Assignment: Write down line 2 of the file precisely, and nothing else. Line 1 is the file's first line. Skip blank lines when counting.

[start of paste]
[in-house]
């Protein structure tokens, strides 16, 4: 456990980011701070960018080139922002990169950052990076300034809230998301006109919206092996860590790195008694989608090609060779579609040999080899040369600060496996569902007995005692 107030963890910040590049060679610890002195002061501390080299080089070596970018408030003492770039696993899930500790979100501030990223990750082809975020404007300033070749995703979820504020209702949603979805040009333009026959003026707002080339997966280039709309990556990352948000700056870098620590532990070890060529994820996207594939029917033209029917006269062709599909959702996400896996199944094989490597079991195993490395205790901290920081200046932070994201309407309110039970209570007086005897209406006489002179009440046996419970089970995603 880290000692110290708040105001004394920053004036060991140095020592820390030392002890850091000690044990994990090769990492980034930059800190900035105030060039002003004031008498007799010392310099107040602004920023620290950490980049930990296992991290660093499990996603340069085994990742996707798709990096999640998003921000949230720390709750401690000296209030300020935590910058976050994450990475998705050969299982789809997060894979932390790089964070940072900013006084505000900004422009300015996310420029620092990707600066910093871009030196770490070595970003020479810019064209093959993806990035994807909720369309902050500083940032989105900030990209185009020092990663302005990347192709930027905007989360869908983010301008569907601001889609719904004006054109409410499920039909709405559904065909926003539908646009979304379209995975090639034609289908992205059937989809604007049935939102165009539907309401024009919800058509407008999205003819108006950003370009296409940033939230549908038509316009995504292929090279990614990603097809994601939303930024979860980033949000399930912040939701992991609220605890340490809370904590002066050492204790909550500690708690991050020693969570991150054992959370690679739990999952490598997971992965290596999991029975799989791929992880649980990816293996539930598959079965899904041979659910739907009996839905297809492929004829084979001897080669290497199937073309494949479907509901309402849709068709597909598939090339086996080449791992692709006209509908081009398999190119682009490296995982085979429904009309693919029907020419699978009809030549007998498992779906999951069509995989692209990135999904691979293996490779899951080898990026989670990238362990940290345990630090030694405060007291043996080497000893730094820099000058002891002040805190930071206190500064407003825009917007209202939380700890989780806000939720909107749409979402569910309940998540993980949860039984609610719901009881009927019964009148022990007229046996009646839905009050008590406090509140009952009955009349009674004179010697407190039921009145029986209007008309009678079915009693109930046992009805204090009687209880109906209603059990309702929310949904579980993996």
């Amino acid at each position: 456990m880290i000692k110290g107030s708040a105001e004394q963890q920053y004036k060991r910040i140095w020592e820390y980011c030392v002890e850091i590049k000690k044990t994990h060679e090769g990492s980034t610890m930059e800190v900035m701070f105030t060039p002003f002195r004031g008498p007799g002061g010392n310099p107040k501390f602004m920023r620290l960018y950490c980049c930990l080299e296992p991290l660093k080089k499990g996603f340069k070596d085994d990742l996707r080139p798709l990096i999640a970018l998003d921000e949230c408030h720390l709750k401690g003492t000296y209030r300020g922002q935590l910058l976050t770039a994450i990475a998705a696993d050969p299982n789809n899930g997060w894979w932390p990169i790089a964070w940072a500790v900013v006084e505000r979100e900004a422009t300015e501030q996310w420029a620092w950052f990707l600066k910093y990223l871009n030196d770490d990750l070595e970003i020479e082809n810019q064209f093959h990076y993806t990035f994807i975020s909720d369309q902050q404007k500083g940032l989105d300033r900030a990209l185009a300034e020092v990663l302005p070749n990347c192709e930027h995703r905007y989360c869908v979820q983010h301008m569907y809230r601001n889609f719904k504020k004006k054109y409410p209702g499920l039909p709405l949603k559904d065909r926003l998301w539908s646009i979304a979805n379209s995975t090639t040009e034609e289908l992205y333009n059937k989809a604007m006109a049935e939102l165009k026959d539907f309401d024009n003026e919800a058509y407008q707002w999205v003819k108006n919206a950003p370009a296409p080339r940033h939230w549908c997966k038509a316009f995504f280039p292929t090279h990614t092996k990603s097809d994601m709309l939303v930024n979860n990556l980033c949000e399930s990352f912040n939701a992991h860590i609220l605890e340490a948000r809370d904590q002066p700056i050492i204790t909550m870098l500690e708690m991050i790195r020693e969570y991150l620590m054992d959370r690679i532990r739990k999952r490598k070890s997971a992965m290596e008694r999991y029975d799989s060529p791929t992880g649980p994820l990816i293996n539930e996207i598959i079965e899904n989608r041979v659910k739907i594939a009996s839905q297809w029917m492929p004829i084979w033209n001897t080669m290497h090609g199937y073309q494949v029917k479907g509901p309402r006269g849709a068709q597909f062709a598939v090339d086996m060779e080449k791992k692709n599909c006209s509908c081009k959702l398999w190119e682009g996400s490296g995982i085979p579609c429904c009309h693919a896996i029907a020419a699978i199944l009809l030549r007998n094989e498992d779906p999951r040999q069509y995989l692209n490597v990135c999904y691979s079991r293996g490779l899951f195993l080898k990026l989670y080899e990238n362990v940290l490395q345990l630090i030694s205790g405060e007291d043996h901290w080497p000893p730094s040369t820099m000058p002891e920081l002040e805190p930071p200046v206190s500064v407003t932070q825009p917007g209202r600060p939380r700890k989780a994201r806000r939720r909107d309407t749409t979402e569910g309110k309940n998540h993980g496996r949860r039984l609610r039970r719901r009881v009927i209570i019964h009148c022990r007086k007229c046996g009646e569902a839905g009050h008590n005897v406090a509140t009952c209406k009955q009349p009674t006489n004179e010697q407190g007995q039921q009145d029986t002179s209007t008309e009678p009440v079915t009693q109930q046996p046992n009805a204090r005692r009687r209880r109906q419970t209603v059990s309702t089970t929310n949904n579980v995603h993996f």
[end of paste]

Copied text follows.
């Protein structure tokens, strides 16, 4: 456990980011701070960018080139922002990169950052990076300034809230998301006109919206092996860590790195008694989608090609060779579609040999080899040369600060496996569902007995005692 107030963890910040590049060679610890002195002061501390080299080089070596970018408030003492770039696993899930500790979100501030990223990750082809975020404007300033070749995703979820504020209702949603979805040009333009026959003026707002080339997966280039709309990556990352948000700056870098620590532990070890060529994820996207594939029917033209029917006269062709599909959702996400896996199944094989490597079991195993490395205790901290920081200046932070994201309407309110039970209570007086005897209406006489002179009440046996419970089970995603 880290000692110290708040105001004394920053004036060991140095020592820390030392002890850091000690044990994990090769990492980034930059800190900035105030060039002003004031008498007799010392310099107040602004920023620290950490980049930990296992991290660093499990996603340069085994990742996707798709990096999640998003921000949230720390709750401690000296209030300020935590910058976050994450990475998705050969299982789809997060894979932390790089964070940072900013006084505000900004422009300015996310420029620092990707600066910093871009030196770490070595970003020479810019064209093959993806990035994807909720369309902050500083940032989105900030990209185009020092990663302005990347192709930027905007989360869908983010301008569907601001889609719904004006054109409410499920039909709405559904065909926003539908646009979304379209995975090639034609289908992205059937989809604007049935939102165009539907309401024009919800058509407008999205003819108006950003370009296409940033939230549908038509316009995504292929090279990614990603097809994601939303930024979860980033949000399930912040939701992991609220605890340490809370904590002066050492204790909550500690708690991050020693969570991150054992959370690679739990999952490598997971992965290596999991029975799989791929992880649980990816293996539930598959079965899904041979659910739907009996839905297809492929004829084979001897080669290497199937073309494949479907509901309402849709068709597909598939090339086996080449791992692709006209509908081009398999190119682009490296995982085979429904009309693919029907020419699978009809030549007998498992779906999951069509995989692209990135999904691979293996490779899951080898990026989670990238362990940290345990630090030694405060007291043996080497000893730094820099000058002891002040805190930071206190500064407003825009917007209202939380700890989780806000939720909107749409979402569910309940998540993980949860039984609610719901009881009927019964009148022990007229046996009646839905009050008590406090509140009952009955009349009674004179010697407190039921009145029986209007008309009678079915009693109930046992009805204090009687209880109906209603059990309702929310949904579980993996």